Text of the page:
The night before the Battle of Germantown on 4 October 1777, Howe warned Osborn to expect trouble and the detached Guard grenadier and light companies took post on the far right flank next to the Queen's Rangers, a loyalist American unit. In the morning they were attacked by Brigadier General William Smallwood's Maryland militia and Brigadier General David Forman's New Jersey militia. The militia captured a few outworks but their organization soon unraveled in the face of opposition by professional soldiers. After driving back the American amateurs, the British swung to their left to flank Brigadier General Alexander McDougall's Connecticut Brigade.
On 10 November during the final part of the Siege of Fort Mifflin, Howe directed Osborn to lead an amphibious assault on the fort on Mud Island. Accordingly, he assembled his grenadier company plus an additional four officers, eight NCOs, two drummers, and 150 enlisted men from the Guards Brigade and marched to Province Island on the Delaware River. They were joined there by a detachment of light infantry, the 27th Foot and the 29th Foot. Osborn planned to load eight flatboats with 35 soldiers each for the initial assault. In the event, the American garrison evacuated the fort on the night of 15 November and Osborn's detachment occupied the place without opposition.
On 16 December 1777, Osborn and Lord Cornwallis left Philadelphia aboard the armed ship Brilliant. During his tenure as Inspector of the Foreign Troops, he cultivated excellent relations with the Hessian officer corps. Upon his arrival in England, King George promoted Osborn to brigadier general. Having obtained leave from his regiment, he then traveled in Europe.
On 30 November 1780, Osborn was elected to Parliament in a by-election, this time to the Horsham constituency in Sussex. Osborn was promoted to lieutenant general in 1787. On 1 September 1795, Prince Frederick, Duke of York and Albany wrote a report to King George III after inspecting military units in the Northern District. The report stated that Osborn commanded the 3rd Dragoon Guards, the 8th Foot, and the Durham militia at Whitburn. The 8th Foot was praised as the best line regiment in the district though its officers were not in regulation uniforms. Only 100 troopers of the 3rd Dragoon Guards were present since two squadrons had been sent to the continent. The Durham militia were well-drilled but their uniforms and equipment were in bad condition.
He was made Colonel of the 40th Regiment of Foot from 1786 to his death.
He died on 29 June 1818. He had married twice; firstly Elizabeth, the daughter and coheiress of John Bannister, with whom he had a son and secondly Lady Heneage Finch, the daughter of Daniel, 7th Earl of Winchilsea. He was succeeded by his son John.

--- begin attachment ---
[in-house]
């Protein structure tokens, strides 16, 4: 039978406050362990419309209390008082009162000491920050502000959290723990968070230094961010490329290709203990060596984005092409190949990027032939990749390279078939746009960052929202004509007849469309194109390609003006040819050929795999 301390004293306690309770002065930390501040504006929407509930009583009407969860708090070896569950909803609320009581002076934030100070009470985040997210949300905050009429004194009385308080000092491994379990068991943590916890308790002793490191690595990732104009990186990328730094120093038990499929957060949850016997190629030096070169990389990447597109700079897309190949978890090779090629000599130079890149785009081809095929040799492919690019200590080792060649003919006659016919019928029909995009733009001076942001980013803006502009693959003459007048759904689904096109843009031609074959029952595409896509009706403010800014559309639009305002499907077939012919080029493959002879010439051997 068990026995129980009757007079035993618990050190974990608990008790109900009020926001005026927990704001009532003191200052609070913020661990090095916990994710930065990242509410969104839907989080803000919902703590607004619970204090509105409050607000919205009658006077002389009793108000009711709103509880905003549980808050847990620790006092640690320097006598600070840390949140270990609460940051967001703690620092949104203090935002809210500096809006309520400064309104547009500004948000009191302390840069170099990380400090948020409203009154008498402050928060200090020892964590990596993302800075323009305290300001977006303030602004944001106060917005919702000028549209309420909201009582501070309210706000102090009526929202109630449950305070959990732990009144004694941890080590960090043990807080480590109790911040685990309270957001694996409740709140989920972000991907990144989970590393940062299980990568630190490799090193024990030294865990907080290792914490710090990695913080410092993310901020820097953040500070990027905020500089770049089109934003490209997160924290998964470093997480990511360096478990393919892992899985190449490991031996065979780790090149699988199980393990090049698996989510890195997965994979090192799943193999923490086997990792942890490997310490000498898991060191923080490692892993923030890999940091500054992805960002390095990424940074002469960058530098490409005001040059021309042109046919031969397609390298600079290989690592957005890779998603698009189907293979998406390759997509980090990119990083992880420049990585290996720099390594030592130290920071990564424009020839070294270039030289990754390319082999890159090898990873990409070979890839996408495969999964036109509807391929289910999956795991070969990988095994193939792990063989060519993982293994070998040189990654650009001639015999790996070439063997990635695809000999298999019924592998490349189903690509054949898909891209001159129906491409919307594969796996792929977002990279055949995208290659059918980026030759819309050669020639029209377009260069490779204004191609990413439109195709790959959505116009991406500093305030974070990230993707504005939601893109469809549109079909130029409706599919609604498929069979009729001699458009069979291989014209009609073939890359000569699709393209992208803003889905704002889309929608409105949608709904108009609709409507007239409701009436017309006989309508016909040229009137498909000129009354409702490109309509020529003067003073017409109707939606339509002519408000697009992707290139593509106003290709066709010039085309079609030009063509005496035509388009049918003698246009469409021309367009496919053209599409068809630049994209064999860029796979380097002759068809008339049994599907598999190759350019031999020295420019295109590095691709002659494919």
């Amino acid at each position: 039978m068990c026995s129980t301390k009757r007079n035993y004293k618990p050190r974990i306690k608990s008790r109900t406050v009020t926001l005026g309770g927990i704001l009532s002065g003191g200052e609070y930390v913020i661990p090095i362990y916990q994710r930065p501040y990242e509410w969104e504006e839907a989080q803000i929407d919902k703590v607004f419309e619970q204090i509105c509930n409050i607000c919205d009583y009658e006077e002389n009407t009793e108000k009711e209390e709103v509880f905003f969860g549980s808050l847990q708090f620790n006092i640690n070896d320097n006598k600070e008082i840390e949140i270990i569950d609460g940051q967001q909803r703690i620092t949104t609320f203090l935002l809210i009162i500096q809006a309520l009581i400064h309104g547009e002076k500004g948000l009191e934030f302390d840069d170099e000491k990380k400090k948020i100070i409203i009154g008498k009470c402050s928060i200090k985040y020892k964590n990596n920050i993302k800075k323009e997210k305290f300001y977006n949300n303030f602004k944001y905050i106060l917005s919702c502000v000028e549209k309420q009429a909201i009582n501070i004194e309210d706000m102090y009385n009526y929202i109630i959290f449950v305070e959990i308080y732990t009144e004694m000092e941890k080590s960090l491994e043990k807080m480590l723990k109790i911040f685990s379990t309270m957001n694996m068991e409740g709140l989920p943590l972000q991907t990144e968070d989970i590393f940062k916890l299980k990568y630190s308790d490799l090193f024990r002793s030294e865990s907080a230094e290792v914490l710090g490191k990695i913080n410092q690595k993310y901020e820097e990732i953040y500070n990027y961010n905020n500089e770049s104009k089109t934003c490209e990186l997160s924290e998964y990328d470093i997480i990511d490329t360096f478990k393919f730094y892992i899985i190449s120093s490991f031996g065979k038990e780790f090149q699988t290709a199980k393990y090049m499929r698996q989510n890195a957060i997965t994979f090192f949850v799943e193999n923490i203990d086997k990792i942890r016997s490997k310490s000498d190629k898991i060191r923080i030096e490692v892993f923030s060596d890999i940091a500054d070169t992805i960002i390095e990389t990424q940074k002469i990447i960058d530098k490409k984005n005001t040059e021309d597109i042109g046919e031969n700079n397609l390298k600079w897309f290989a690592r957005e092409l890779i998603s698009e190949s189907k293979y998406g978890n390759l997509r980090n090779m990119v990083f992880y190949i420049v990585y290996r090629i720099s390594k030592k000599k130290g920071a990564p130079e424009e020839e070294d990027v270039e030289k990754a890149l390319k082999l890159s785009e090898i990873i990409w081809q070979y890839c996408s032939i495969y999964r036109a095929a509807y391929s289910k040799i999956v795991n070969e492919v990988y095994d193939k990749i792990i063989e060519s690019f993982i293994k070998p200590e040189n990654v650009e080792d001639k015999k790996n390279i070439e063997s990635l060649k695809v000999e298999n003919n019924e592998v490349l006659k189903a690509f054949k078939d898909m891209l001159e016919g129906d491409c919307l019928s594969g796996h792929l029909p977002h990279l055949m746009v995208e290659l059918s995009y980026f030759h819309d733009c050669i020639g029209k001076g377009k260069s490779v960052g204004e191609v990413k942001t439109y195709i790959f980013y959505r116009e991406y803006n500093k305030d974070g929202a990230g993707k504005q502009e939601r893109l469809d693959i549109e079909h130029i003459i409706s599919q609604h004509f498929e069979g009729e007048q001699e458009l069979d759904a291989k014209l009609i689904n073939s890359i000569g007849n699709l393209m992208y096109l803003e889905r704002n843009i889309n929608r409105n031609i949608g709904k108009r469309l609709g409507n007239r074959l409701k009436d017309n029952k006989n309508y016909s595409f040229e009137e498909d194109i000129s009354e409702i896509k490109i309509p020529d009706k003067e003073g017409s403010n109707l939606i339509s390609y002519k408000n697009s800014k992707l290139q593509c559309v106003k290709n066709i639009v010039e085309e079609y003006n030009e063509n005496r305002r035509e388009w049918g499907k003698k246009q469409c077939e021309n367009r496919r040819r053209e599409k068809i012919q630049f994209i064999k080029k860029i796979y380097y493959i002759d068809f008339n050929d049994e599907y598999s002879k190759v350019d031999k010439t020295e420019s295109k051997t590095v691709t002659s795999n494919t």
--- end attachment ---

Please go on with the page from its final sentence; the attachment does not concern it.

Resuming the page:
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- McGuire (2006), 29-31
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- McGuire (2006), 204-205
- McGuire (2006), 222
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- McGuire (2006), 294
- McGuire (2007), 105-109
- McGuire (2007), 200-201
- McGuire (2007), 210
- McGuire (2007), 269
- Rayment, Horsham (Sussex)
- "OSBORN, Sir George, 4th Bt. (1742-1818), of Chicksands Priory, Beds". History of Parliament Online. Retrieved 7 July 2016.
- King George III; Aspinall, Arthur (1963). The Later Correspondence of George III. London, U.K.: Cambridge University Press.
- McGuire, Thomas J. (2006). The Philadelphia Campaign, Volume I. Mechanicsburg, Penn.: Stackpole Books. ISBN 0-8117-0178-6.
- McGuire, Thomas J. (2007). The Philadelphia Campaign, Volume II. Mechanicsburg, Penn.: Stackpole Books. ISBN 0-8117-0206-5.
- Preston, John Hyde (1962). Revolution 1776. New York, N.Y.: Washington Square Press.
- Rayment, Leigh. leighrayment.com Leigh Rayment's Peerage Page: Bossiney (Cornwall) (Retrieved 20 November 2011)
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- Rayment, Leigh. leighrayment.com Leigh Rayment's Peerage Page: Penryn (Cornwall) (Retrieved 18 November 2011)
|Parliament of Great Britain|
Henry Lawes Luttrell
Lord Mount Stuart
|Member of Parliament for Bossiney
With: Lord Mount Stuart
Henry Lawes Luttrell
Lord Mount Stuart
|Parliament of Great Britain|
Sir William Lemon, Bt
|Member of Parliament for Penryn
With: William Chaytor
|Member of Parliament for Horsham
With: James Wallace 1780
James Craufurd 1783
|Baronetage of England|
Sir Danvers Osborn
Sir John Osborn
|Colonel of the 73rd (Highland) Regiment of Foot
April 1786– August 1786
Sir William Medows
Sir Robert Hamilton, 4th Baronet
|Colonel of the 40th Regiment of Foot
Sir Brent Spencer